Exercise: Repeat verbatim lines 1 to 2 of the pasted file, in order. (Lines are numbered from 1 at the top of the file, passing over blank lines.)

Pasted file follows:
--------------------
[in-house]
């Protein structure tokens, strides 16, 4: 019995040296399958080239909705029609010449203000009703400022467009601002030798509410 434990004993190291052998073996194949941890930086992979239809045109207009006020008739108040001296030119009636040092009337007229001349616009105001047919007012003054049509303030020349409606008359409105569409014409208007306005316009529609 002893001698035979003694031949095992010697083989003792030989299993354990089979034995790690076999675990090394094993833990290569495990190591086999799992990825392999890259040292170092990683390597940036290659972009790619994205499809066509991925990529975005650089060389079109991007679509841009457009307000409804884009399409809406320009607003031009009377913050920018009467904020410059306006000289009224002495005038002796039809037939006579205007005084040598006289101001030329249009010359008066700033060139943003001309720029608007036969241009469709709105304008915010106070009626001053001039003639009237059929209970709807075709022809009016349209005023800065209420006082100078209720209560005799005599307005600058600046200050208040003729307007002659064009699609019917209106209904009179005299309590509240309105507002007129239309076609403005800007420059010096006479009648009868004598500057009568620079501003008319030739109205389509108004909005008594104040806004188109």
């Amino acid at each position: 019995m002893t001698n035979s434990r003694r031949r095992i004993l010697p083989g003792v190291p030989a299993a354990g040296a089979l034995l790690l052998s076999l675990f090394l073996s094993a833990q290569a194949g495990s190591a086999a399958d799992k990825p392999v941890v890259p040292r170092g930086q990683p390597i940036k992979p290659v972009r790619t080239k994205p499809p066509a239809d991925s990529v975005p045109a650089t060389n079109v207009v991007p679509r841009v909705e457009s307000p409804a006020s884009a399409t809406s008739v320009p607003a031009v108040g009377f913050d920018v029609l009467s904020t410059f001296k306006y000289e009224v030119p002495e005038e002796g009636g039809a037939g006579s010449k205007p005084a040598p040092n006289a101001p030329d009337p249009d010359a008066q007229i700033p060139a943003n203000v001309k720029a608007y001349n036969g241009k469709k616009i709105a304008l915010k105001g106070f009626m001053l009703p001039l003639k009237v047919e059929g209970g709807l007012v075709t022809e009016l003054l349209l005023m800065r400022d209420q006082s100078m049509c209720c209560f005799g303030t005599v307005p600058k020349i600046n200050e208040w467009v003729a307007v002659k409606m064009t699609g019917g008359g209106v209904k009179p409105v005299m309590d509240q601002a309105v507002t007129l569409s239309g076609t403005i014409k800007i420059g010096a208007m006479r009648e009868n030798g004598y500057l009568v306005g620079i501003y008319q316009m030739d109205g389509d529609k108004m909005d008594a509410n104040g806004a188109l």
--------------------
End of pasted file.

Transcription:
[in-house]
């Protein structure tokens, strides 16, 4: 019995040296399958080239909705029609010449203000009703400022467009601002030798509410 434990004993190291052998073996194949941890930086992979239809045109207009006020008739108040001296030119009636040092009337007229001349616009105001047919007012003054049509303030020349409606008359409105569409014409208007306005316009529609 002893001698035979003694031949095992010697083989003792030989299993354990089979034995790690076999675990090394094993833990290569495990190591086999799992990825392999890259040292170092990683390597940036290659972009790619994205499809066509991925990529975005650089060389079109991007679509841009457009307000409804884009399409809406320009607003031009009377913050920018009467904020410059306006000289009224002495005038002796039809037939006579205007005084040598006289101001030329249009010359008066700033060139943003001309720029608007036969241009469709709105304008915010106070009626001053001039003639009237059929209970709807075709022809009016349209005023800065209420006082100078209720209560005799005599307005600058600046200050208040003729307007002659064009699609019917209106209904009179005299309590509240309105507002007129239309076609403005800007420059010096006479009648009868004598500057009568620079501003008319030739109205389509108004909005008594104040806004188109």